Doug Wilson’s Confessions of a Food Catholic is a helpful counterpoint to the current food hysteria. You can find it in the church library and I strongly encourage you to read it carefully. Whether or not you will agree with the conclusion, this book is worthy of your consideration. Wilson offers a wide-ranging critique of the multi-billion dollar fad of avoiding certain types of food. These fads, Wilson argues, amount to new food laws. Food laws are appealing, as they have been throughout history, because food consumption offers people the illusion of control. Food laws are nothing new.
Enter Wilson, who argues for a universal approach to food. By calling himself a food catholic, he means all food is acceptable and clean for the Christian (catholic means universal). He warns Christians must avoid the legalism and self-righteousness which commonly accompanies the new food laws. Wilson doesn't care if someone eats mostly organic food or mostly processed food. He does care why you have made those decisions.
This book is a great read, full of biblical wisdom and clever wit. For example, Wilson’s dedication of the book reads, “This book is dedicated to all those at church dinners who I noticed didn’t have enough protein on their plates and who tried to cover it up by noticing I didn’t have enough greens on mine.” This is a sample of the piercing wit you will find in this book.
This book reminds us the Bible says a lot about food. The problem is Christians go to online blogs, shoddy documentaries, and TV personalities instead of the Bible when they are shaping their view of food. One of the chief problems of the new phood pharisees (as Wilson calls them), is their unwillingness to bring their food laws before Scripture to be examined. This is a topic Christians desperately need to think through biblically. I attempted to so in a previous blog post found here.
Wilson’s critique of the phood pharisee lifestyle can be broken down into five main points: 1. It’s a heart issue 2. It’s a love issue (no divisions) 3. It’s a discernment issue 4. It’s a holiness issue 5. It’s a God issue.
It’s a heart issue. Wilson reminds us what we eat cannot defile us, but our heart attitudes can and often do defile us (Matt. 15.11). He reminds us there are lots of ways we can sin with food: gluttony, ungratefulness, food fights, etc. What is not sin is receiving food with thankfulness to the God who has provided it to us. There is nothing inherently wrong with things like gluten. There is also nothing inherently better about organic or natural. In fact, certain natural things can are deadly and there are certain practical advantages to modern farming methods (and drawbacks). God cares about the heart, not what we eat. People following the new food laws often spend so much time, energy and money following these arbitrary rules all-the-while the rest of their lives are in shambles. Wilson writes, “Thus we have a man who screams at his wife, but who drives a Prius with a smug look, a man who uses porn, but who fastidious about avoiding gluten…” Wilson rightly reminds us that food is not our fundamental problem, our hearts are. We should straighten out our hearts first. Instead, people use the control of their diets as a substitute for true righteousness.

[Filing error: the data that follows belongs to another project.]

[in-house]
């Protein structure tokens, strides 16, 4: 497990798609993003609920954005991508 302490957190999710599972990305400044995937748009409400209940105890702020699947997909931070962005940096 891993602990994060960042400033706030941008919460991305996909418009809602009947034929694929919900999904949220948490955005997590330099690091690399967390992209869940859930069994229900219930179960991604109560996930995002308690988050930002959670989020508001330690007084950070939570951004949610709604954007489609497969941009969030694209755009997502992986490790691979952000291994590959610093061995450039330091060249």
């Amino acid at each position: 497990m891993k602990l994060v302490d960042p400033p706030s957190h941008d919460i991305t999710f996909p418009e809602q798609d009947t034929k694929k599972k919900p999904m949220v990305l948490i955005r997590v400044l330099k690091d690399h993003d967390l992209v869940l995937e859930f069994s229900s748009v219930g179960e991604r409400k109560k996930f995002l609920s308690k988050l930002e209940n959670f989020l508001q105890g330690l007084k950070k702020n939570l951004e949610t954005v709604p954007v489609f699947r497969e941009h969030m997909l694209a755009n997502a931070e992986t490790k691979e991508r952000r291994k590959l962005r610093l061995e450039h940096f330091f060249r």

It’s a holiness issue. Our hearts are the problem. We are stained by our sin so look for a sense of personal holiness. God has made us in such a way as we know we need holiness and yet we cannot get it on our own. To solve this problem mankind constantly invent ways to convince ourselves we are good, or at least better than someone else. This can come by good works, being physically fit, going church, political views, and today by what we eat (or more precisely what we don’t eat). Wilson aims his criticisms at what he calls phood pharisees. These are people who think they are better than others because how or what they eat. He warns us of this troubling reality, “I see and hear expressions of moral superiority based on personal food choices on a regular basis, and such expressions are a true enemy of our souls. They are deadly.” If we are silly enough to place our moral standing in what we eat, it is a sign of how sick we are. This is the definition of a false gospel. Christians must be aware of the danger of finding our righteousness anywhere but in the person of Christ.